Carriage standoff has cablers 'Breaking' new ground with on-air ads
Marketing campaigns for TV shows usually accentuate the positive, so the team at AMC Networks has been challenged by the need to get get creative with a negative situation. The result: a humorous series of on-air promo spots that highlight the cabler’s carriage standoff with satcaster Dish Network.
Cablers AMC, IFC, We and Sundance have missed no opportunity to keep the dispute in the public eye by crafting a series of spots emphasizing that shows including AMC’s “Breaking Bad,” “Hell on Wheels” and “The Walking Dead” are not available to Dish subscribers.
The spots cleverly weave the message around dramatic scenes from the shows — and they encourage viewers to show mercy to Dish Network subscribers by inviting them over to watch the shows they’re missing.
“Humor is a great way to reach people,” said Jan Diedrichsen, AMC Networks’ senior veep of affiliate marketing. “It’s been a great way to get our message out there but do it with a soft sell that feels a little bit more organic to promotion for the shows.”
AMC Networks brass made the strategic decision to keep the message front and center to anyone considering changing subscription TV providers that AMC and the other channels are not available on Dish.
The aggressive stance is driven by AMC Networks’ view that the impasse with Dish is not a garden-variety carriage fee dispute but is instead fueled by the satcaster’s long-running legal battle with AMC’s former parent company, Cablevision. Dish denies the claim and maintains it is holding the line on AMC’s demands for sizable fee hikes.
Cablevision sued Dish in 2008, claiming breach of contract in a distribution deal for the now-defunct Voom HDTV channel package. After many twists and turns, the case is set to go to trial next month in New York Supreme Court. Dish dropped the AMC Networks channels as of July 1 after the previous carriage pact expired, even though AMC Networks was spun off as a separate publicly held entity last year.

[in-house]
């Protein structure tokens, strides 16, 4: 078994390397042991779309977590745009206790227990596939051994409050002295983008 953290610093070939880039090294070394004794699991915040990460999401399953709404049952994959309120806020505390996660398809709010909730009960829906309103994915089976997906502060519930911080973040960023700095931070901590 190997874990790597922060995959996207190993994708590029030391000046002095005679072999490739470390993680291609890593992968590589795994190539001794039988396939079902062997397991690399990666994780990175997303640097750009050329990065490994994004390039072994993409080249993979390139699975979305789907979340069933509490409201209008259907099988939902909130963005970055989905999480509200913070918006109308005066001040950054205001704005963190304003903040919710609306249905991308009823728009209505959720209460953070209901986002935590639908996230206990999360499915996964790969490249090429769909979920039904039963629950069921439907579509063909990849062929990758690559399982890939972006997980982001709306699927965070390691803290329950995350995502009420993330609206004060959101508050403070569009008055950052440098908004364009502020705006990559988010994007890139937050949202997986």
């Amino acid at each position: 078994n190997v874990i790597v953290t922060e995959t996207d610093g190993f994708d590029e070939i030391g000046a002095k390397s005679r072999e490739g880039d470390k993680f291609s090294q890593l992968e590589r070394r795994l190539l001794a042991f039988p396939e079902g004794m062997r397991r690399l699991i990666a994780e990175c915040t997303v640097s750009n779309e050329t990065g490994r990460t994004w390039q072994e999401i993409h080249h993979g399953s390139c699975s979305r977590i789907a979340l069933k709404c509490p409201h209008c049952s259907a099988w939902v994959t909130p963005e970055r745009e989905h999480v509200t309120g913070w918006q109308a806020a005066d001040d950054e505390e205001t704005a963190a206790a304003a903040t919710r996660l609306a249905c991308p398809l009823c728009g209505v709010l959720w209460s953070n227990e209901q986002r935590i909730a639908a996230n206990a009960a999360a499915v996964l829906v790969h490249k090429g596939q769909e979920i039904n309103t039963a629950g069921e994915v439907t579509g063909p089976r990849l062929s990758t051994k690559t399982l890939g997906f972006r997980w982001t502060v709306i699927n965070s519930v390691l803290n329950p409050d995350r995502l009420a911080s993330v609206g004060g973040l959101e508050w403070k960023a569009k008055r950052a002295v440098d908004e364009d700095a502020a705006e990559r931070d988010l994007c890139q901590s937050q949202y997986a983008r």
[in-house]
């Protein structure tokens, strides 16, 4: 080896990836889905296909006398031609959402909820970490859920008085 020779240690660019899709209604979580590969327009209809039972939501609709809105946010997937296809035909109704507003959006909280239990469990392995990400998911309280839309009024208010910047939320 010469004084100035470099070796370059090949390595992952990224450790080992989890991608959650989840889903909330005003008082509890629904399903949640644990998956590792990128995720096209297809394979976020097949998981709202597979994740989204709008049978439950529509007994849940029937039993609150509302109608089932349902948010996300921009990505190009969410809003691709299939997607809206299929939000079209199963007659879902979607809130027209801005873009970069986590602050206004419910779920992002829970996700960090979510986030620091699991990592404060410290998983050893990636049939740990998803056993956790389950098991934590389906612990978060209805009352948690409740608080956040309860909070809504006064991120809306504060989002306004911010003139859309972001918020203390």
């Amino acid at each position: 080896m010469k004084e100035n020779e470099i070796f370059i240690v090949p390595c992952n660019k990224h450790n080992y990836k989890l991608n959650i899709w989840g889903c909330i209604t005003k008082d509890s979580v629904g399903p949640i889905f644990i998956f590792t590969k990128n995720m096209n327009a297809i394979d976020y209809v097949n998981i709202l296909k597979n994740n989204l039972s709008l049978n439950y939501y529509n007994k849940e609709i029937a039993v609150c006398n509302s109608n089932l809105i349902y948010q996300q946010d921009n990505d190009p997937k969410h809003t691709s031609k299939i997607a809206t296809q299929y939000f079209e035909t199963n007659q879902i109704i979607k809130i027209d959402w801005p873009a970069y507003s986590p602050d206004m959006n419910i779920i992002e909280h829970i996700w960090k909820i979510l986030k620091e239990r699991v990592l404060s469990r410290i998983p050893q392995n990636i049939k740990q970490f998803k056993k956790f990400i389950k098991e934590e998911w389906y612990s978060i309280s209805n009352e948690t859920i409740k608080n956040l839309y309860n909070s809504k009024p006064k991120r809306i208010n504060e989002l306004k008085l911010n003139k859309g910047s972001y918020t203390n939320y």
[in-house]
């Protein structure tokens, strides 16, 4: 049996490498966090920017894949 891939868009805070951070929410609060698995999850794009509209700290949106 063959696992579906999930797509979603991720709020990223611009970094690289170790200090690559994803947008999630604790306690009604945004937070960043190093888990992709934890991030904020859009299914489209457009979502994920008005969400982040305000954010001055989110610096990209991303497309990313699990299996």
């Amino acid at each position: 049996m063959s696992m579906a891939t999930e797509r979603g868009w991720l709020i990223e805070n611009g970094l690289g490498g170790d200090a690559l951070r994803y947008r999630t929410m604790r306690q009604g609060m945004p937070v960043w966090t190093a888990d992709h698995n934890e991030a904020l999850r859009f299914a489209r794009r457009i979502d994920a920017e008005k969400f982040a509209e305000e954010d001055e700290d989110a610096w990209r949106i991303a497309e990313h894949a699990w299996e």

There’s no doubt that the loss of Dish’s 14 million subscribers has taken a bite of out AMC Networks’ bottom line, especially because it is a pure-play programming entity following its separation from Cablevision. AMC Networks CEO Josh Sapan had to warn investors earlier this month as it reported second-quarter earnings that the continued loss of carriage on the nation’s No. 2 satcaster (behind DirecTV) would have a “materially higher” impact on cash flow in the future.
Although there have been no substantive discussions between AMC and Dish since the shutoff last month, there’s been speculation that the looming Sept. 18 start of the trial may spur movement toward a settlement. AMC will also likely gain some leverage as the third-season bow of “The Walking Dead,” one of cable’s most-watched series, approaches on Oct. 14.
Certainly, AMC marketers are doing all they can to hammer Dish in all of their on- and off-air marketing. The tagline “Not available on Dish” is included on every bit of promo and advertising the cabler has fielded in the past two months. And there’s no plan to let up any time soon. The spots for AMC’s “Breaking Bad” and “Walking Dead” have receieved the most attention, but the cablers have also been running not-on-Dish spots tied to We’s “Braxton Family Values,” “Bridezillas” and “My Fair Wedding,” IFC’s “Portlandia” and “Comedy Bang Bang” as well as programs on Sundance Channel.
With the much-anticipated return of “Walking Dead,” AMC’s promo team is turning to social media to distribute thousands of “Adopt-a-Dish-Subscriber” kits that encourage fans to throw a season-premiere viewing party for those who can’t get the channels. The cabler did a similar promotion tied to the fifth season bow of “Breaking Bad” on July 15.
” ‘The Walking Dead’ (return) is going to be a big television event, so this is building awareness, letting them know the date it’s coming back and at the same time letting any customers who might be thinking of switching providers that they’d better not switch to Dish,” Diedrichsen said.